- Check out the seller’s feedback score. This is something that Chris has been adamant about because it’s a really valuable piece of information. You might think that 98% positive feedback is a pretty good score, but that can be deceiving. How many transactions has the seller had (number in brackets next to percentage)? If they’ve had several hundred transactions and they have a feedback score of 98%, that’s actually a pretty good group of buyers who have had negative experiences. Go to their feedback page and read through the negative and positive feedback. Sometimes people have ridiculous expectations and nothing makes them happy, so they leave negative feedback. Sometimes though, it’s warranted. Be thorough!
- If in doubt, ask the seller a question about the item and see what kind of response you get. If they’re prompt, courteous and professional they’re probably going to provide a good transaction. If you feel something is “off” then walk away.
- When I’m looking at items I always save things that look like a potential in my Watch List. When I feel like I’ve looked at the bigger picture and am ready to narrow it down, I just need to go back to my Watch List and go through those listings rather than trying to remember what page an item was on.
- Remember that eBay actually has a pretty good complaint system, as well as Buyer Protection for most purchases over $20 if you pay through PayPal, which I would definitely recommend. Between the two there are a lot of security features in place to protect you and ways of following up if something goes wrong.
- If you have a good transaction, especially with higher priced items like electronics, please leave feedback for your seller. It helps them in the future, and it helps people like you who are trying to navigate the system.
- On the other hand, if you have a bad experience, please also leave feedback and report the seller if necessary. EBay has high seller standards and enough reports of bad transactions can get a bad seller kicked off, which is a good thing!
- What about shipping? Many listings on eBay include free shipping, but know your stuff. Is it really free shipping, or has the shipping been rolled into the overall price of the item, especially on Buy It Now items (items that you can simply buy without having to bid on). The really good deals are the ones that have free shipping and the final price is lower than the market average.
- Know how much time you want to commit to looking for and buying the item you want. Often we’re working on time restraints because we need to make sure things can be shipped and arrive where they need to in order to be brought in to us. Waiting on an auction might take a few days, and you might not win. Decide how much value your time has, and then decide if it’s better to wait on an auction to end, or if it’s more worth it to find a Buy It Now listing that’s a good deal. Typically, when an electronics auction is lower than the average end price or a Buy It Now listing the last hour will go crazy with bids. Remember that you can enter a max bid price if you want, which most will do, so the system will keep bidding on their behalf until they’re out bid. You can suck up a lot of time waiting for listings to end, or finding another one if you don’t win the one you want. Just decide how much time you want to invest.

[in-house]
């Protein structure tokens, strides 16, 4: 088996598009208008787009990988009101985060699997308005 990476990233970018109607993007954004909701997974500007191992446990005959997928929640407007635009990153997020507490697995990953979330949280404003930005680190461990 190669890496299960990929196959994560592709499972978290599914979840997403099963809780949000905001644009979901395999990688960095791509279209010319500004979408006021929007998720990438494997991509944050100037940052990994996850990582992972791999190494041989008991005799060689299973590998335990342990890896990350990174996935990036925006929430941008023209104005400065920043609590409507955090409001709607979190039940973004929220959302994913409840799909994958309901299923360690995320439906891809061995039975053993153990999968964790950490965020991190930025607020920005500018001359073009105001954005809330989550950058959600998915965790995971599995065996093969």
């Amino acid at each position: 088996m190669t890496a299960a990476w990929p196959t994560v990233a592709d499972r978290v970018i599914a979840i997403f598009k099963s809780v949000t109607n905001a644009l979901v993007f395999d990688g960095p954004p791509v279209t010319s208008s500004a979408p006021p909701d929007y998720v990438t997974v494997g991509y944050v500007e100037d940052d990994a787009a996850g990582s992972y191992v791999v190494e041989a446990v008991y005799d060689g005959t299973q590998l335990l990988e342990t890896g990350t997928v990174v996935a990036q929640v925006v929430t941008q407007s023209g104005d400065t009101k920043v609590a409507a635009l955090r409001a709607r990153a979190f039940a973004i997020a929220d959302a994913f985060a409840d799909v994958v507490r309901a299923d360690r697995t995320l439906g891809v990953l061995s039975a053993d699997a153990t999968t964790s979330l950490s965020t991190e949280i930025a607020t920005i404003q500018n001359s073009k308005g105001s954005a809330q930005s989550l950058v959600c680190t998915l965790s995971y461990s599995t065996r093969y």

The long and short of it is that if you take the time and are thorough you can get some great deals from good people on eBay. If you know the average price of what you want to buy, both new and used, you’ll have a better idea of what to pay and what is a really good deal. Remember that Amazon sells used items too, so you can check there to get an idea about market value. Also, as you go through eBay listings you’ll start to see average price points of used items. From there you can generally judge what a good price is.
One last thing to remember about shopping on eBay is that a major percentage of the sellers on there actually use the whole eBay system as one way to sell their wares. In many cases they are people who have actual businesses and eBay is one portal for the online retail part of it. In many of those cases you can actually go to their website and buy directly from them, rather than eBay, if you’re more comfortable with that option. For example, when I was looking at cameras, there was one business called “Henry’s Cameras” based out of Canada. I was just reading a blog post today about camera equipment written by a Canadian woman and she stated that she uses Henry’s as her main source of camera equipment. Many businesses like Henry’s use eBay as a means of reaching a wider audience to move their inventory. I’ve seen everything from Tupperware to Pampered Chef to stuff from Toys R Us being sold on eBay.
I know I mentioned that I got a fabulous deal on my camera and that it’s hardly been used. See what I mean?
A brand new 40D body on Amazon – just the body, no lens – retails at almost $1400 US. An aftermarket (non Canon brand) battery grip (that thing on the bottom that holds an extra battery and allows you to more comfortably shoot vertical) retails starting at about $50 US. It also came with two batteries and two 8G memory cards. I paid less than $325 US for the whole lot, including shipping, and it’s in like new condition. So yes, people, it’s often worth it to invest the time in checking out eBay! :)